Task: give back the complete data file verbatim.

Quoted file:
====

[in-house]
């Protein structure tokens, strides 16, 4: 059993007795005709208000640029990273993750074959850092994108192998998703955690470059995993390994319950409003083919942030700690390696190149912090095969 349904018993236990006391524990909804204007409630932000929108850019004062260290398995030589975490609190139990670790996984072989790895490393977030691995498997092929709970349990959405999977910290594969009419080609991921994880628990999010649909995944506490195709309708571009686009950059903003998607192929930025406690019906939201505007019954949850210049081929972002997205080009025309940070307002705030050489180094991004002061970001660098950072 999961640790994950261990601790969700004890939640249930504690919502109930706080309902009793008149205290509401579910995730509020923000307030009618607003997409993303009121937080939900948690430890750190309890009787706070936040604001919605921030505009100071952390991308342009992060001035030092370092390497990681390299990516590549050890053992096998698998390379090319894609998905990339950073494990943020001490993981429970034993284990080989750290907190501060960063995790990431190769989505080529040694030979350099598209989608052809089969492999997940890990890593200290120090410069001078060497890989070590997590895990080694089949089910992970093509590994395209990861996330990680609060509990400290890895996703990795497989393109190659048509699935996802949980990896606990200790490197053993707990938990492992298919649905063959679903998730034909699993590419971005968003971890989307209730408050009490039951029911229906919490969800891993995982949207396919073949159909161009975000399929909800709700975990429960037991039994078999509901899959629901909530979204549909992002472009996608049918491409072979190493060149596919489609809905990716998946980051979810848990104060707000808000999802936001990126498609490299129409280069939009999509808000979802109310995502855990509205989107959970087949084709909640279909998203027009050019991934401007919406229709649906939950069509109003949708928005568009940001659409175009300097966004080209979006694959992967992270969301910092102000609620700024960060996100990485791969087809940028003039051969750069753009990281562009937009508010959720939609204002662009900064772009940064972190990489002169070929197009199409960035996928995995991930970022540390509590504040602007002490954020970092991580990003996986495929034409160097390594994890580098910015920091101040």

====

[in-house]
């Protein structure tokens, strides 16, 4: 059993007795005709208000640029990273993750074959850092994108192998998703955690470059995993390994319950409003083919942030700690390696190149912090095969 349904018993236990006391524990909804204007409630932000929108850019004062260290398995030589975490609190139990670790996984072989790895490393977030691995498997092929709970349990959405999977910290594969009419080609991921994880628990999010649909995944506490195709309708571009686009950059903003998607192929930025406690019906939201505007019954949850210049081929972002997205080009025309940070307002705030050489180094991004002061970001660098950072 999961640790994950261990601790969700004890939640249930504690919502109930706080309902009793008149205290509401579910995730509020923000307030009618607003997409993303009121937080939900948690430890750190309890009787706070936040604001919605921030505009100071952390991308342009992060001035030092370092390497990681390299990516590549050890053992096998698998390379090319894609998905990339950073494990943020001490993981429970034993284990080989750290907190501060960063995790990431190769989505080529040694030979350099598209989608052809089969492999997940890990890593200290120090410069001078060497890989070590997590895990080694089949089910992970093509590994395209990861996330990680609060509990400290890895996703990795497989393109190659048509699935996802949980990896606990200790490197053993707990938990492992298919649905063959679903998730034909699993590419971005968003971890989307209730408050009490039951029911229906919490969800891993995982949207396919073949159909161009975000399929909800709700975990429960037991039994078999509901899959629901909530979204549909992002472009996608049918491409072979190493060149596919489609809905990716998946980051979810848990104060707000808000999802936001990126498609490299129409280069939009999509808000979802109310995502855990509205989107959970087949084709909640279909998203027009050019991934401007919406229709649906939950069509109003949708928005568009940001659409175009300097966004080209979006694959992967992270969301910092102000609620700024960060996100990485791969087809940028003039051969750069753009990281562009937009508010959720939609204002662009900064772009940064972190990489002169070929197009199409960035996928995995991930970022540390509590504040602007002490954020970092991580990003996986495929034409160097390594994890580098910015920091101040």